Before last week, we perhaps knew Panama more because of the Panama Canal, a piece of engineering marvel that, since its opening in 1914, has provided ships sailing between the Atlantic and Pacific a much shorter and less treacherous route.
Had there not been the canal, ships would have to sail all the way down and around Cape Horn or through the Straits of Magellan at the tip of South America, before either entering the Atlantic or Pacific Ocean.
The Panama Canal’s specialty lies in its series of water locks cutting through tropical rainforest and the isthmus where Panama is. There are no such locks at its West Asian counterpart, the Suez Canal.
The French first started building the Panama Canal in 1881, but the project was abandoned, among others, because of the high mortality rate involved in its construction. The Americans took over in 1904, and the canal was completed a decade later.
In today’s merchant shipping terms, ships classified as of “Panamax” class are those that may pass through the locks and safely sail under the Bridge of the Americas in Balboa, just outside of Panama City. They are generally mid-sized cargo ships.
Recently, a third series of locks was built to allow what is known as “New Panamax” class vessels, which are slightly larger than the Panamax class ships, to pass through. This also reduced congestion at the canal. However, large ships such as of the VLCC (very large crude carrier) and ULCC (ultra large crude carrier) class cannot pass through the canal and are classified simply as “Post Panamax”.
There is, however, another activity Panama is known for, and related to the shipping industry, which later expanded into the reasons why the small state got into the limelight last week.
Completion of the canal in 1914 subsequently attracted larger volumes of shipping and in 1919, Panama started to offer ship registry services. Its first customer was United States oil company Standard Oil, and the reason why the giant company chose to register its ships in Panama was none other than to escape high US taxes and stiffer regulations at home.
Since then, Panama has been offering, in merchant shipping terms, an open registry service where ship owners from anywhere in the world may register their ships there, instead of in their home country. In return, Panama imposed very low or no tax, supposedly less stringent ship inspections and a veil of secrecy as to the real ownership of the vessels.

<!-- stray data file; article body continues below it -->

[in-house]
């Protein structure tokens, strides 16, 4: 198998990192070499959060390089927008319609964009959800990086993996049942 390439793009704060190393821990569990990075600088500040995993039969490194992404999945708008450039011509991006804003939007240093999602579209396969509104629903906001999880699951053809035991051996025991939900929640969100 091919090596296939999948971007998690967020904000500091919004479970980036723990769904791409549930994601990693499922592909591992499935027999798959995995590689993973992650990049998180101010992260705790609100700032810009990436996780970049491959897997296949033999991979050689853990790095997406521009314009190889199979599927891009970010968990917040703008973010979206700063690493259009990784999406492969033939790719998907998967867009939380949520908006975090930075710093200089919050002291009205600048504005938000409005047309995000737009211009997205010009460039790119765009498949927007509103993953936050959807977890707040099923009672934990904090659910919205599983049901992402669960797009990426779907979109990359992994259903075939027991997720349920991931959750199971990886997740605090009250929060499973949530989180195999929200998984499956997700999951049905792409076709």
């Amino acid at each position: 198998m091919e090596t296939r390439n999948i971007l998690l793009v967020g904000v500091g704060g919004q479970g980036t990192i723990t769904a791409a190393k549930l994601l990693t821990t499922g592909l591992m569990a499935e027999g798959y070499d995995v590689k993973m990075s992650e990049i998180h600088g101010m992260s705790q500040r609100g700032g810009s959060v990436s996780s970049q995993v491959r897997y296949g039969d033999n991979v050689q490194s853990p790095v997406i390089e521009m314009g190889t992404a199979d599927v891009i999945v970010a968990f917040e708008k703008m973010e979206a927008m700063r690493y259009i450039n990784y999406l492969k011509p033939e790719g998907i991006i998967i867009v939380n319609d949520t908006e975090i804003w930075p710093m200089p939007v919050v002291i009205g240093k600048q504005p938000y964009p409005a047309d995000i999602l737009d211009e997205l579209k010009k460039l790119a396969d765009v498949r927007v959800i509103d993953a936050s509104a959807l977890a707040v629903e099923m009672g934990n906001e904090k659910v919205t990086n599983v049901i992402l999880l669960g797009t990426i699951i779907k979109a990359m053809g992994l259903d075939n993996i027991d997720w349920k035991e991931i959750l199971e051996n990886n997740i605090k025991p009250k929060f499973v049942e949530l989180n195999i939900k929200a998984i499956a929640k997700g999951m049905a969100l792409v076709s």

There is another added attraction, especially for American passenger ships, in that when registered in Panama, they may serve alcohol on board without limitations.
These vessels, in turn, will be flying the Panama flag, which, also in merchant shipping, is called a “flag of convenience”, for obvious reasons. Open ship registry services have come under criticism for a long time as governments suspect ports offering flags of convenience have cut corners in inspecting seaworthiness of vessels.
The Amoco Cadiz, an oil tanker which went aground off the coast of Brittanny in France while transporting oil for Shell in 1978, resulting in the worst oil spill at the time, was flying the Liberian flag of convenience. But still, what the likes of Panama offer to ship owners perhaps outweighs everything else. Today, more than half of merchant ships in the world are flying the Panama flag.
Soon, Panama began extending what it has been offering to the shipping industry to the financial world at large. Simply called offshore finance, Panama began to offer simple, and no-questions-asked company incorporation facilities.
With no taxes and no questions, Panama soon began to attract corporations that, for various reasons, preferred to remain anonymous. Strict confidentiality laws were put in place while the names of corporate shareholders in companies need not be publicly registered.
Another attraction is the state’s banking secrecy laws, where banks in Panama cannot give information about offshore bank accounts or their account holders although it was said that it provided exclusions whenever there are investigations related to terrorism, drug trafficking and other serious crimes.
It is silent, however, on tax evasion and Panama has no tax treaties with other nations, and neither has it got any form of exchange controls.
The offshore financial business is, however, not fundamentally illegal. Panama hosts dozens of international banks’ offices and together with other offshore domiciles, such as the British Virgin Island, Luxembourg, the Caymans, Guernsey, Bahamas and a host others, they have their own special purpose of existence.
We, in fact, have one too, in Labuan. US Fortune 500 companies hold trillions of dollars in offshore financial centres. But, it is when these centres compete in their services’ offerings, that things can get a bit out of hand. Perhaps, because secrecy has somewhat become the central offering among offshore financial centres, the usage of such domiciles has, in recent decades, raised the question of morality.
Why would anyone or any company keep their wealth in a tax haven other than to avoid paying high tax at home, entirely escape tax, or hide sources of their funds?
Some say the days of such tax havens are numbered. In the merchant shipping sector, there are increasing calls now by nations to stop the practice of issuing flags of convenience to ships, especially since more governments are concerned about the safety hazards posed by the supposedly lax inspection done on vessels by the maritime authorities at such ports.
In the finance world, the global fight against terrorism and narcotics may have a bearing on the future of offshore tax havens as governments seek to plug the funding pipeline for such activities. The recent revelations in the so-called “Panama Papers” could well provide more impetus to end the veil of secrecy provided by such tax havens.
Mustapha Kamil is the newspaper‘s group editor. The profession has taken him to all corners of the globe